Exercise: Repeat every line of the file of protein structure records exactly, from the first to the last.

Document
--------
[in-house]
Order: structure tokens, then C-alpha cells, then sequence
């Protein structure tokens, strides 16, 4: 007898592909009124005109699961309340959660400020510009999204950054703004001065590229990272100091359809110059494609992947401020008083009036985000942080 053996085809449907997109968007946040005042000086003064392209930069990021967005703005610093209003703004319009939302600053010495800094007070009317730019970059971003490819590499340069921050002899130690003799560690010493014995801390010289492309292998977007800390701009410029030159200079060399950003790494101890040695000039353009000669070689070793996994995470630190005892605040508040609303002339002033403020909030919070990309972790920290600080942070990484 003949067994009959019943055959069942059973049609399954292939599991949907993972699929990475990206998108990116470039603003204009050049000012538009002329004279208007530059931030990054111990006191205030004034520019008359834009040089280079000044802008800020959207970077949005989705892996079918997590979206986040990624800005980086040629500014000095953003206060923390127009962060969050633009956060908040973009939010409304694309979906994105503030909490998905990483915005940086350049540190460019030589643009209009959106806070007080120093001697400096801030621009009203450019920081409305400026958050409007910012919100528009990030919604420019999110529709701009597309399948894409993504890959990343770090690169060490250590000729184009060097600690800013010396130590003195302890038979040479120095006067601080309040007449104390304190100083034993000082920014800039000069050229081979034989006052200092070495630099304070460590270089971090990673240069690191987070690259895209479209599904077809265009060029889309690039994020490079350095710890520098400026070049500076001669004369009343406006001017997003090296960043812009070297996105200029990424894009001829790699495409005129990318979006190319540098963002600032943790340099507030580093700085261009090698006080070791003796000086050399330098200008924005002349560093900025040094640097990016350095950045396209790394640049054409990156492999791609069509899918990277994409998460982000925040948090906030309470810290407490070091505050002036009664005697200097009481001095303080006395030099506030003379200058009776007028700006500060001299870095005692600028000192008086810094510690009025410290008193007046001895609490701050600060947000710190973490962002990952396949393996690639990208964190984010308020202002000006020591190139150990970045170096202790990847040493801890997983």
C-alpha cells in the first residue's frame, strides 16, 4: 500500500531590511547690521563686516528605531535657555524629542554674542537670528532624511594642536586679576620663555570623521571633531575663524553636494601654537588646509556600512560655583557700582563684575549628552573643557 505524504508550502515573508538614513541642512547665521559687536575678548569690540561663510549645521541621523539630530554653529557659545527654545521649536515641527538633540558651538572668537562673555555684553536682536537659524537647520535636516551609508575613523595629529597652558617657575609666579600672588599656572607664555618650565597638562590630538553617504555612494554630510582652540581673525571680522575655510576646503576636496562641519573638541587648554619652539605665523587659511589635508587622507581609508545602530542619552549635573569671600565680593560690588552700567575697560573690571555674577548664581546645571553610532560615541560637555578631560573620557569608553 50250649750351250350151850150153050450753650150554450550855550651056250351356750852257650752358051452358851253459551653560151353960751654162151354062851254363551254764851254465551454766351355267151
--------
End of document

[in-house]
Order: structure tokens, then C-alpha cells, then sequence
């Protein structure tokens, strides 16, 4: 007898592909009124005109699961309340959660400020510009999204950054703004001065590229990272100091359809110059494609992947401020008083009036985000942080 053996085809449907997109968007946040005042000086003064392209930069990021967005703005610093209003703004319009939302600053010495800094007070009317730019970059971003490819590499340069921050002899130690003799560690010493014995801390010289492309292998977007800390701009410029030159200079060399950003790494101890040695000039353009000669070689070793996994995470630190005892605040508040609303002339002033403020909030919070990309972790920290600080942070990484 003949067994009959019943055959069942059973049609399954292939599991949907993972699929990475990206998108990116470039603003204009050049000012538009002329004279208007530059931030990054111990006191205030004034520019008359834009040089280079000044802008800020959207970077949005989705892996079918997590979206986040990624800005980086040629500014000095953003206060923390127009962060969050633009956060908040973009939010409304694309979906994105503030909490998905990483915005940086350049540190460019030589643009209009959106806070007080120093001697400096801030621009009203450019920081409305400026958050409007910012919100528009990030919604420019999110529709701009597309399948894409993504890959990343770090690169060490250590000729184009060097600690800013010396130590003195302890038979040479120095006067601080309040007449104390304190100083034993000082920014800039000069050229081979034989006052200092070495630099304070460590270089971090990673240069690191987070690259895209479209599904077809265009060029889309690039994020490079350095710890520098400026070049500076001669004369009343406006001017997003090296960043812009070297996105200029990424894009001829790699495409005129990318979006190319540098963002600032943790340099507030580093700085261009090698006080070791003796000086050399330098200008924005002349560093900025040094640097990016350095950045396209790394640049054409990156492999791609069509899918990277994409998460982000925040948090906030309470810290407490070091505050002036009664005697200097009481001095303080006395030099506030003379200058009776007028700006500060001299870095005692600028000192008086810094510690009025410290008193007046001895609490701050600060947000710190973490962002990952396949393996690639990208964190984010308020202002000006020591190139150990970045170096202790990847040493801890997983």
C-alpha cells in the first residue's frame, strides 16, 4: 500500500531590511547690521563686516528605531535657555524629542554674542537670528532624511594642536586679576620663555570623521571633531575663524553636494601654537588646509556600512560655583557700582563684575549628552573643557 505524504508550502515573508538614513541642512547665521559687536575678548569690540561663510549645521541621523539630530554653529557659545527654545521649536515641527538633540558651538572668537562673555555684553536682536537659524537647520535636516551609508575613523595629529597652558617657575609666579600672588599656572607664555618650565597638562590630538553617504555612494554630510582652540581673525571680522575655510576646503576636496562641519573638541587648554619652539605665523587659511589635508587622507581609508545602530542619552549635573569671600565680593560690588552700567575697560573690571555674577548664581546645571553610532560615541560637555578631560573620557569608553 50250649750351250350151850150153050450753650150554450550855550651056250351356750852257650752358051452358851253459551653560151353960751654162151354062851254363551254764851254465551454766351355267151